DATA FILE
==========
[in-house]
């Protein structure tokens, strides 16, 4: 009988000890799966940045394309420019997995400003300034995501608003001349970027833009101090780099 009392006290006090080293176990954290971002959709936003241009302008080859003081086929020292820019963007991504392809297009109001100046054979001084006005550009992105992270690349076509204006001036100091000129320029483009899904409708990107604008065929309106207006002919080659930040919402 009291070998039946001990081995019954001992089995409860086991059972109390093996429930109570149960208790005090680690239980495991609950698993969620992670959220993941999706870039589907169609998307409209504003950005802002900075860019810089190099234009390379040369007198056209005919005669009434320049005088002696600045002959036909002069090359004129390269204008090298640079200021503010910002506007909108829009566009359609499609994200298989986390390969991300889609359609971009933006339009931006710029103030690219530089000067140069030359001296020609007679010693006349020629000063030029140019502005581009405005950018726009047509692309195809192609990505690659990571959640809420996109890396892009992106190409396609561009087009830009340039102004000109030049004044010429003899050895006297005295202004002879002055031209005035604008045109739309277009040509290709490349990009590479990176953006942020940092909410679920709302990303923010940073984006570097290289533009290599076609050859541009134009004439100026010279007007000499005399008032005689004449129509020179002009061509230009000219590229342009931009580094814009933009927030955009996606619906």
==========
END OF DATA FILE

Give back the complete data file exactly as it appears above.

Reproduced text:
[in-house]
């Protein structure tokens, strides 16, 4: 009988000890799966940045394309420019997995400003300034995501608003001349970027833009101090780099 009392006290006090080293176990954290971002959709936003241009302008080859003081086929020292820019963007991504392809297009109001100046054979001084006005550009992105992270690349076509204006001036100091000129320029483009899904409708990107604008065929309106207006002919080659930040919402 009291070998039946001990081995019954001992089995409860086991059972109390093996429930109570149960208790005090680690239980495991609950698993969620992670959220993941999706870039589907169609998307409209504003950005802002900075860019810089190099234009390379040369007198056209005919005669009434320049005088002696600045002959036909002069090359004129390269204008090298640079200021503010910002506007909108829009566009359609499609994200298989986390390969991300889609359609971009933006339009931006710029103030690219530089000067140069030359001296020609007679010693006349020629000063030029140019502005581009405005950018726009047509692309195809192609990505690659990571959640809420996109890396892009992106190409396609561009087009830009340039102004000109030049004044010429003899050895006297005295202004002879002055031209005035604008045109739309277009040509290709490349990009590479990176953006942020940092909410679920709302990303923010940073984006570097290289533009290599076609050859541009134009004439100026010279007007000499005399008032005689004449129509020179002009061509230009000219590229342009931009580094814009933009927030955009996606619906």